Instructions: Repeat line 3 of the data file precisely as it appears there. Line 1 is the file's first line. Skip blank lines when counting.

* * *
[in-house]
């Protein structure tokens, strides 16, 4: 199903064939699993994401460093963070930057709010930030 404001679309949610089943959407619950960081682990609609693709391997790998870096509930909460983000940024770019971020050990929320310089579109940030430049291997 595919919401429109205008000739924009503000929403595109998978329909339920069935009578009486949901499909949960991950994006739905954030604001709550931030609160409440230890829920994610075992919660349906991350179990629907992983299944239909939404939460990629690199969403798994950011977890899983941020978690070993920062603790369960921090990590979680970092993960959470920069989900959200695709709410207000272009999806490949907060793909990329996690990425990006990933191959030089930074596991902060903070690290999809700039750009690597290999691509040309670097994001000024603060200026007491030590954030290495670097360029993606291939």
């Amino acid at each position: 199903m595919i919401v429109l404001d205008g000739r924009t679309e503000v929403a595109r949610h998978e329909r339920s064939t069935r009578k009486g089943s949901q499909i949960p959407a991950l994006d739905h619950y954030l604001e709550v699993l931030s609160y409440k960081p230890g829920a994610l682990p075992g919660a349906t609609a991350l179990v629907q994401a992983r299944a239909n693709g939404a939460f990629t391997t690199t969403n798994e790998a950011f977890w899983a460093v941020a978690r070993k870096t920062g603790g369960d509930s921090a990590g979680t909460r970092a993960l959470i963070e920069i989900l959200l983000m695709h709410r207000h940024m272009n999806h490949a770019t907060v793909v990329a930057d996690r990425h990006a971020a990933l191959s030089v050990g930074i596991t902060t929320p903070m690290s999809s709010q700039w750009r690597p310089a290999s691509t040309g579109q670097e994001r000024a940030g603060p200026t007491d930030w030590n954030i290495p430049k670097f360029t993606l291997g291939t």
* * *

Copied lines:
């Amino acid at each position: 199903m595919i919401v429109l404001d205008g000739r924009t679309e503000v929403a595109r949610h998978e329909r339920s064939t069935r009578k009486g089943s949901q499909i949960p959407a991950l994006d739905h619950y954030l604001e709550v699993l931030s609160y409440k960081p230890g829920a994610l682990p075992g919660a349906t609609a991350l179990v629907q994401a992983r299944a239909n693709g939404a939460f990629t391997t690199t969403n798994e790998a950011f977890w899983a460093v941020a978690r070993k870096t920062g603790g369960d509930s921090a990590g979680t909460r970092a993960l959470i963070e920069i989900l959200l983000m695709h709410r207000h940024m272009n999806h490949a770019t907060v793909v990329a930057d996690r990425h990006a971020a990933l191959s030089v050990g930074i596991t902060t929320p903070m690290s999809s709010q700039w750009r690597p310089a290999s691509t040309g579109q670097e994001r000024a940030g603060p200026t007491d930030w030590n954030i290495p430049k670097f360029t993606l291997g291939t």